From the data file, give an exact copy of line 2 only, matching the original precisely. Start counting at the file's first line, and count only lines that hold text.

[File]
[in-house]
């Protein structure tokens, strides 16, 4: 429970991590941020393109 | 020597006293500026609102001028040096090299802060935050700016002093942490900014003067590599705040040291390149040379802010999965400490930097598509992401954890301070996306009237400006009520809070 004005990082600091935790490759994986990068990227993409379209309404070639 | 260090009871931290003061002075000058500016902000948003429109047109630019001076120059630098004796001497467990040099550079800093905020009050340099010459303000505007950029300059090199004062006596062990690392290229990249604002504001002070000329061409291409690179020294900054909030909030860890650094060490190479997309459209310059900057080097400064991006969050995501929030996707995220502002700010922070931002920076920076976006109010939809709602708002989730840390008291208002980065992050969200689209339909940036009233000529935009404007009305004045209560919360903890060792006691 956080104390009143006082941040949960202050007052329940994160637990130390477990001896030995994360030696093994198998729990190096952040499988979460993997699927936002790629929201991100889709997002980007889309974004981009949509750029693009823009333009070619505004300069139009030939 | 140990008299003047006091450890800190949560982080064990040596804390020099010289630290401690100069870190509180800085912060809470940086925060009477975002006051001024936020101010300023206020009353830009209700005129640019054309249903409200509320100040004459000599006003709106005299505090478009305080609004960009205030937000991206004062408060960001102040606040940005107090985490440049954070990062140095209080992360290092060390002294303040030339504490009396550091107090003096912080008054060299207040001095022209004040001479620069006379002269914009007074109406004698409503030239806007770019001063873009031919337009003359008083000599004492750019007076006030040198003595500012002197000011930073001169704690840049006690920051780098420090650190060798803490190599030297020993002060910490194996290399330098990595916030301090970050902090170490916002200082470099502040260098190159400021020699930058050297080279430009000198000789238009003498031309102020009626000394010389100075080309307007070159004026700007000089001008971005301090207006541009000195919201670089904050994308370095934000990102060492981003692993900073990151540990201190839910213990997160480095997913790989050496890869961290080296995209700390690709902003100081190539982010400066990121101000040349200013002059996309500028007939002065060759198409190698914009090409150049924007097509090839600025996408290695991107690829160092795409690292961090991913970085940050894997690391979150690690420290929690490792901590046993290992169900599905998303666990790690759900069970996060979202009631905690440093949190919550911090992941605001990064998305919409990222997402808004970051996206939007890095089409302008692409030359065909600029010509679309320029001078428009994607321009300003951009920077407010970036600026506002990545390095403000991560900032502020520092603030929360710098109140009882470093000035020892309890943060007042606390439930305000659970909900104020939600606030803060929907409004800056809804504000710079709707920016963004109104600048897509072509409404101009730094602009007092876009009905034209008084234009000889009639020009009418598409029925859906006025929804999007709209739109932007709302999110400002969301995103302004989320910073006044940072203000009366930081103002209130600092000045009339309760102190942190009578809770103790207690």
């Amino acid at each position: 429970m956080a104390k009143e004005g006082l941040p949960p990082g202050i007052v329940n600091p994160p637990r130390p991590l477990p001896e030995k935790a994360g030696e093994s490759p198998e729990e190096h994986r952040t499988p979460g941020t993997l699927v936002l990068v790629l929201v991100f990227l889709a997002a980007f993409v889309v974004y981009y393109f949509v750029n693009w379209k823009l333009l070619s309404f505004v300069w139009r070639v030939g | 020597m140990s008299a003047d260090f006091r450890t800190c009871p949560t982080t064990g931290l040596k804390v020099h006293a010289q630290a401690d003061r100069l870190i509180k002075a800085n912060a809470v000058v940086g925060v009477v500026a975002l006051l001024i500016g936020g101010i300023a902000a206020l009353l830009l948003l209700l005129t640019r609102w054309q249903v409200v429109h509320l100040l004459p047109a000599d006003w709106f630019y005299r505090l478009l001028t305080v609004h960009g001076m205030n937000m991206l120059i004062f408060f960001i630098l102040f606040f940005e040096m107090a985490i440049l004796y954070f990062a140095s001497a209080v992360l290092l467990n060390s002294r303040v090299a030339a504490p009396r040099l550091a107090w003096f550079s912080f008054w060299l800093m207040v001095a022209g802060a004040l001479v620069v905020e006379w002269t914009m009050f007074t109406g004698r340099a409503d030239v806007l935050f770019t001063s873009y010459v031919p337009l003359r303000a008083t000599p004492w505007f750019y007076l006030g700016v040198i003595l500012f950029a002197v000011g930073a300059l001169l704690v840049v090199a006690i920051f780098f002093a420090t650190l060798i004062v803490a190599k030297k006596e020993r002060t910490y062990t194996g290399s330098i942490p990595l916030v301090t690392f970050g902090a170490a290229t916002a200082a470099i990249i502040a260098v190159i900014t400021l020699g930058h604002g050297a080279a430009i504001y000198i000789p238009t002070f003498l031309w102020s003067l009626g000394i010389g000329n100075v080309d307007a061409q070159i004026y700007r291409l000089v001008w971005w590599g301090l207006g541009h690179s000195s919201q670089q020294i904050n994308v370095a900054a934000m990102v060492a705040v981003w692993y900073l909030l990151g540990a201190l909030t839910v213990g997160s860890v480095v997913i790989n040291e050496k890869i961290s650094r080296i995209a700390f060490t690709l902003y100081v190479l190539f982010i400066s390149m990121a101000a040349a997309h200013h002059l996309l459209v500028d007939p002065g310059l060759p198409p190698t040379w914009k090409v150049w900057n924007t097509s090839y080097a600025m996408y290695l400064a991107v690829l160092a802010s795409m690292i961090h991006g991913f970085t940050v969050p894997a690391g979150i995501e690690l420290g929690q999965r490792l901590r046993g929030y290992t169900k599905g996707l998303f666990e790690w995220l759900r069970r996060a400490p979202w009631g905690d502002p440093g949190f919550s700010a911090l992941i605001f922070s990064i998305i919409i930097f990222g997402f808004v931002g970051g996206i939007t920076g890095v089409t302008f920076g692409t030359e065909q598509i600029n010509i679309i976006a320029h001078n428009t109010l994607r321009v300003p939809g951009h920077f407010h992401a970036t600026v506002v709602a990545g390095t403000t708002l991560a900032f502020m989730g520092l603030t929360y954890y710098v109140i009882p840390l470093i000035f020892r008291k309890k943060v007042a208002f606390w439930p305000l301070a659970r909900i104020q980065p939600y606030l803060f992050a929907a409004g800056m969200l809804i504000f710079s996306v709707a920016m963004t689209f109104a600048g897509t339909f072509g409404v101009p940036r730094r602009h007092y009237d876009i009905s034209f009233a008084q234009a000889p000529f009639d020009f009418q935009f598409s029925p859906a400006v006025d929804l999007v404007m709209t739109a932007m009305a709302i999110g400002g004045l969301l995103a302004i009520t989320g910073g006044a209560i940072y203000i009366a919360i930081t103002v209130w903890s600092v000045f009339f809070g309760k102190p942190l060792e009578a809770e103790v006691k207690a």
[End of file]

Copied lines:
């Protein structure tokens, strides 16, 4: 429970991590941020393109 | 020597006293500026609102001028040096090299802060935050700016002093942490900014003067590599705040040291390149040379802010999965400490930097598509992401954890301070996306009237400006009520809070 004005990082600091935790490759994986990068990227993409379209309404070639 | 260090009871931290003061002075000058500016902000948003429109047109630019001076120059630098004796001497467990040099550079800093905020009050340099010459303000505007950029300059090199004062006596062990690392290229990249604002504001002070000329061409291409690179020294900054909030909030860890650094060490190479997309459209310059900057080097400064991006969050995501929030996707995220502002700010922070931002920076920076976006109010939809709602708002989730840390008291208002980065992050969200689209339909940036009233000529935009404007009305004045209560919360903890060792006691 956080104390009143006082941040949960202050007052329940994160637990130390477990001896030995994360030696093994198998729990190096952040499988979460993997699927936002790629929201991100889709997002980007889309974004981009949509750029693009823009333009070619505004300069139009030939 | 140990008299003047006091450890800190949560982080064990040596804390020099010289630290401690100069870190509180800085912060809470940086925060009477975002006051001024936020101010300023206020009353830009209700005129640019054309249903409200509320100040004459000599006003709106005299505090478009305080609004960009205030937000991206004062408060960001102040606040940005107090985490440049954070990062140095209080992360290092060390002294303040030339504490009396550091107090003096912080008054060299207040001095022209004040001479620069006379002269914009007074109406004698409503030239806007770019001063873009031919337009003359008083000599004492750019007076006030040198003595500012002197000011930073001169704690840049006690920051780098420090650190060798803490190599030297020993002060910490194996290399330098990595916030301090970050902090170490916002200082470099502040260098190159400021020699930058050297080279430009000198000789238009003498031309102020009626000394010389100075080309307007070159004026700007000089001008971005301090207006541009000195919201670089904050994308370095934000990102060492981003692993900073990151540990201190839910213990997160480095997913790989050496890869961290080296995209700390690709902003100081190539982010400066990121101000040349200013002059996309500028007939002065060759198409190698914009090409150049924007097509090839600025996408290695991107690829160092795409690292961090991913970085940050894997690391979150690690420290929690490792901590046993290992169900599905998303666990790690759900069970996060979202009631905690440093949190919550911090992941605001990064998305919409990222997402808004970051996206939007890095089409302008692409030359065909600029010509679309320029001078428009994607321009300003951009920077407010970036600026506002990545390095403000991560900032502020520092603030929360710098109140009882470093000035020892309890943060007042606390439930305000659970909900104020939600606030803060929907409004800056809804504000710079709707920016963004109104600048897509072509409404101009730094602009007092876009009905034209008084234009000889009639020009009418598409029925859906006025929804999007709209739109932007709302999110400002969301995103302004989320910073006044940072203000009366930081103002209130600092000045009339309760102190942190009578809770103790207690």